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Stanford GUP draft EIR: SAN MATEO COUNTY (Unincorporated West Menlo) IMPACTS MUST BE CONSIDERED

From: domainremoved <Susie>
Date: Thu, 30 Nov 2017 23:10:41 -0800

Dear Mr. Rader,

I am writing to you as a concerned resident of the area of Stanford Weekend Acres, which is in Unincorporated Menlo Park, San Mateo County. I have lived here for over 30 years. I live on a cut de sac right off of Alpine Road. When I moved here, Alpine Road was a sleepy lane. I could ride my bicycle and barely have to look behind me as I made a left turn across the oncoming lane into my cup de sac. Alpine Road is now a main thoroughfare for cars and trucks headed for Stanford Campus and elsewhere. I now have to stop my bike and wait, sometimes 5 minutes, for a break in traffic to cross the street. The alternative is using a very inadequate bike path that goes under Junipero Serra and puts me on the correct side of Alpine. My husband, who has Parkinson’s but still rides his bike daily to work at Stanford, was involved in in accident last April. A professional cyclist was on the path to avoid the lights and the traffic. Coming from the opposite direction, she swerved to avoid a pedestrian and plowed right into my husband. He required 15 stitches. When driving, I frequently have to wait 5 minutes or more to pull our of our frontage road to make a left turn, now, even at non rush-hour times. During rush hour I often simply turn right and go to Sand Hill Road to get to 280, even though it greatly increases my drive time.

Upon review of the EIR for the 2018 Stanford GUP, it appears that while Santa Clara County, the City of Palo Alto and the City of Menlo Park are all considered key affected jurisdictions, San Mateo County has not been given the same level of importance. The planned growth at Stanford will have an extremely significant impact on the already terrible traffic along the Alpine/Santa Cruz/Alameda de las Pulgas Corridor of unincorporated Menlo Park not just during the single am and pm peak traffic hour which currently defines the No New Net Commute Trip standard, but at all hours of the day. Traffic could worsen throughout the day and no mitigation funds would be paid.

The No New Net Commute Trip standard disproportionately disadvantages residents of the unincorporated areas of Menlo Park (including West Menlo Park and Stanford Weekend Acres), as it is unlikely that trip reductions will actually be occurring within Unincorporated Menlo Park as there are no significant efforts demonstrated by Stanford to reduce traffic congestion along the Alpine/Santa Cruz/Alameda Corridor. Trip reductions that occur in other areas may allow enough trip credits for Stanford to meet its No New Net Commute Trip standard thus allowing negative impacts to Unincorporated Menlo Park to be ignored.

Additionally, funding of off-campus circulation infrastructure improvements may qualify for trip credits as long as the improvements would enhance safety or increase mobility for pedestrians, bicyclists or transit users within the local impact area. While at face value, it seems like this could benefit West Menlo Park, a requirement for such credits is evidence demonstrating how the infrastructure project would remove vehicular trips from the local impact area. Without a commitment from Stanford to redirect vehicles away from, or off of, our congested Corridor, this will not be possible.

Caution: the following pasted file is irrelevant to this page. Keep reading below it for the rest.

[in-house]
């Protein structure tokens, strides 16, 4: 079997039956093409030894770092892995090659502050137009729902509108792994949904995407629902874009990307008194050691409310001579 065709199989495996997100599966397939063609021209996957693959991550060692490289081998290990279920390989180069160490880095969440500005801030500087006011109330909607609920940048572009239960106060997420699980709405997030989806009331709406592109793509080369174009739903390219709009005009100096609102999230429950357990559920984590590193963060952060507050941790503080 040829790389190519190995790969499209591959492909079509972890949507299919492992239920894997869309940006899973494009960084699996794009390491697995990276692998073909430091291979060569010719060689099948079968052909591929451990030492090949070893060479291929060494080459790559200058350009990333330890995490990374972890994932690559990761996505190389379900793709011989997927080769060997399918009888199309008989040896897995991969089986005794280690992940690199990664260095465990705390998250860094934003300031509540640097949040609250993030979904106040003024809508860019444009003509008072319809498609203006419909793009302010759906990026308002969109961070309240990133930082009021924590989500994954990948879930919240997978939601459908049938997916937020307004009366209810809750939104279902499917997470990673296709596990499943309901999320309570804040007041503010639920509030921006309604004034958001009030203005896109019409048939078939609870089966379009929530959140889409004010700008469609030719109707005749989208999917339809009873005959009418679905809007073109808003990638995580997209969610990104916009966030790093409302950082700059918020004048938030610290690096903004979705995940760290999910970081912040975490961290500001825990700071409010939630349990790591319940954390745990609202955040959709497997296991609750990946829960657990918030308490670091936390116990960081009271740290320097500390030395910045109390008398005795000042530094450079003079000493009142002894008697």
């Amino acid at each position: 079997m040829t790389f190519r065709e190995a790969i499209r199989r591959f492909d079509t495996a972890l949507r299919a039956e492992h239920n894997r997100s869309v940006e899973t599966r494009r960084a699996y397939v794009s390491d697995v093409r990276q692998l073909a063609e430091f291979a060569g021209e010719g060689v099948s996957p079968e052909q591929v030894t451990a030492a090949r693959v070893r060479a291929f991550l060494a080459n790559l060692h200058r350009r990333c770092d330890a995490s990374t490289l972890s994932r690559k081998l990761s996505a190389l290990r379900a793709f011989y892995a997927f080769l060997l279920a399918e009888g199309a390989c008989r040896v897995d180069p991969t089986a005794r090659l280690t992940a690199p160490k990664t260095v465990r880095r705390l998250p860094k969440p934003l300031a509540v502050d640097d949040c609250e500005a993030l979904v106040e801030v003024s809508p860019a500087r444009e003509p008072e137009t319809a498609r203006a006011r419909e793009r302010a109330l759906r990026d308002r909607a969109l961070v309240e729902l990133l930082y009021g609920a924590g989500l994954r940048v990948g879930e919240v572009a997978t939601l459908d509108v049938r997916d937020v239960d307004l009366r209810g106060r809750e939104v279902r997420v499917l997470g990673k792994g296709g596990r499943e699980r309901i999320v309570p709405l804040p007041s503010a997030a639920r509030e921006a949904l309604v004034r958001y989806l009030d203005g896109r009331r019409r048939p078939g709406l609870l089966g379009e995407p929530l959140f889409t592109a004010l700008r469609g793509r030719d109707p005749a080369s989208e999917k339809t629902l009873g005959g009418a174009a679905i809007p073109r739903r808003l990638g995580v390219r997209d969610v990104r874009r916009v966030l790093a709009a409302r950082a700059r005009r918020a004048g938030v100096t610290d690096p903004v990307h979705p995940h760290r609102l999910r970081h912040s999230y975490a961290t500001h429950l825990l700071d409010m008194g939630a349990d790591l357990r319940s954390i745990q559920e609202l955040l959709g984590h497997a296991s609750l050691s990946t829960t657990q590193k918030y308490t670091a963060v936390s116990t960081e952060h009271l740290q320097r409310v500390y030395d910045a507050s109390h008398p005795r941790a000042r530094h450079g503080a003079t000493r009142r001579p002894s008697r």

It does not include additional traffic related to other Stanford developments that disproportionately affect our Corridor. Specifically, it does not include hospital trips (for employees and visitors) for which many are initiated from West Menlo Park roadways feeding into West Sand Hill Rd nor trips to other Stanford development projects along Sand Hill Road.

The EIR should guarantee that funds for transportation mitigation not be given to distant transit hubs, rather funds should be directed to projects that benefit the affected neighborhoods and geographic area.

In summary, it is incumbent that the EIR acknowledge the traffic congestion that will impact nearby main roadways in San Mateo County specifically Alpine Road, Santa Cruz Avenue and Alameda de las Pulgas. Simply painting "keep clear" on sections of Alpine Road and bike lanes on Santa Cruz Avenue is not significant enough and does little to alleviate traffic jams and to make the roadways safer. The “keep clear” signs don’t help at all when there is a constant stream of traffic with a car length or two between cars, making it impossible to exit our frontage road. Rather, the funding of pedestrian infrastructure (new sidewalks, crosswalk signage and striping, re-engineering the Y intersection, adding middle turning lanes on Alpine and other more costly improvements) and increased Marguerite shuttles are examples of real mitigations that would make a difference in the safety and the lives of those in our part of town.

The draft EIR does not adequately represent the interests of those of us in San Mateo County. Even though Stanford is located in Santa Clara County, much of the traffic will be felt directly by West Menlo Park residents.

Susie Cohen & Barry Weingast
2 Wildwood Lane
Menlo Park, CA 94025
Received on Thu Nov 30 2017 - 23:15:03 PST

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